I also suspect it’ll be a game with a thousand variations soon enough. The rules are pretty much a sturdy skeleton I can see more meatier rules applied to over time. Every league might have their own home rules, and really that’s great, because then players own the game as much as the creators and are thus much more invested in its success. Hopefully I can get some fellow social distancers around to try it out soon enough and see what you all think!
Some quick tips Brigid and I game up with as we played on mostly how to track things:
- Use the dice to count how many players you’ve moved
- Turn player counters sideways on the board to mark them as having moved especially as the attacker (Edit: the creators recommend pushing your player cards up or pulling them down to show they’ve moved, but as you can see in our picture, we were pretty tight on space, so this is a preference thing, I thought we were being rather clever and it’s immediately visible while you’re scanning the field rather than your bench)
- Use the cardboard balls and not the wooden token balls, you can put them on top of the token who has the ball
- Use the other cardboard ball token to mark the card of the player with the ball
- Might be a good idea, especially if you’re learning the rules, to limit the game to a number of turns, and schedule a few hours, especially if this is your first time playing
Some ideas I came up that might be used to expand the game further:
- Adding out of bounds and throw-ins, for example dribble checks when playing on the line, tackle checks to poke it out, high balls and long passes rolling out of play. Throw-ins treated like standard passes or long throws like high passes
- Goal kicks are defined in the rule book, it’s just not labeled a goal kick, so searching for it in the PDF yields nothing but other expansion rules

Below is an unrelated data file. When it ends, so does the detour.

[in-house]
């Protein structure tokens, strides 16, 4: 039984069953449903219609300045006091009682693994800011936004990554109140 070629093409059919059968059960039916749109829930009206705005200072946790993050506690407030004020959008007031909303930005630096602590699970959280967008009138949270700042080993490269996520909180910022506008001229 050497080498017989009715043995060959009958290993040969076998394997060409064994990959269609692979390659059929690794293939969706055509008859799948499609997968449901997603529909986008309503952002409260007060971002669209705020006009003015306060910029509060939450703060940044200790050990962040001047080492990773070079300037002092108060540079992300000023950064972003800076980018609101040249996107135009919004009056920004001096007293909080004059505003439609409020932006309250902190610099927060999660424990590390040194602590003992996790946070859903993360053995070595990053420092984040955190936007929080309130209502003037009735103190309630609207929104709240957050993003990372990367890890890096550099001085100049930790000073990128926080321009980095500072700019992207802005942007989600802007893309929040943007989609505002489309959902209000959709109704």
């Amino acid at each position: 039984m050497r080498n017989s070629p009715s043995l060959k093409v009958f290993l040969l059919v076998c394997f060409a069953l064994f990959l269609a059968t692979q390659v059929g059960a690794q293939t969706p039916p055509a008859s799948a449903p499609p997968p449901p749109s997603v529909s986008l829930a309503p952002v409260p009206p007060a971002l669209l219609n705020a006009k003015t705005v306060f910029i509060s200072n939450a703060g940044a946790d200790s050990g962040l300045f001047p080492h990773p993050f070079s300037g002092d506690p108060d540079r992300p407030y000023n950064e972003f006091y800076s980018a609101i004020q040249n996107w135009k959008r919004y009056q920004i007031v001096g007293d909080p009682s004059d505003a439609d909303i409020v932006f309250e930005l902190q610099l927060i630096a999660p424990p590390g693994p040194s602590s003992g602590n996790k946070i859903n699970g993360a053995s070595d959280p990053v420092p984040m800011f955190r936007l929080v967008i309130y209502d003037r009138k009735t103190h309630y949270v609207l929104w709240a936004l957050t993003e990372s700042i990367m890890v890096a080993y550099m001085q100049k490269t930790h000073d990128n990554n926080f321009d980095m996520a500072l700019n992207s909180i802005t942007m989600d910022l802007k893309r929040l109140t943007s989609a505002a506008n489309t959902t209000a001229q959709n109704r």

- Player traits (like being able to do long throw-ins)
- Ref should be a token, with a field of vision (this might make things much more complicated but also more interesting)
- Ref traits to add more interest to fouls, like we’ve all had that ex-defender ref overlook a crunching tackle or two
- As above, the fouls seem very heavy handed and are almost always representative of heavy, game-changing fouls instead of being a part of the game.
- Injuries are really strong, maybe a chance of them resolving as the game continues is a good idea, especially at half time including rolling for severity? Like a 1 means needs immediate subbing, 6 is injury fades after a few turns, and 2 thru 5 is the injury lasts a half or more, but doesn’t need immediate attention
- Since players can keep pace up for the whole game, substitutions are really only there to deal with injuries, which seems “off” from the spirit of a game about team management
- Manager or “sideline team” cards, again with traits and stats that might impact things like fixing injuries
- Captains, not sure what you can do with them, but captains are a thing and maybe something can be figured out like sharing stats, improving rolls, or maybe talking your way out of a card
- Please center the hexes on the board, it’s really weird that there’s not hexes in the middle of the pitch for the center spot, penalty spots, and to keep the goals even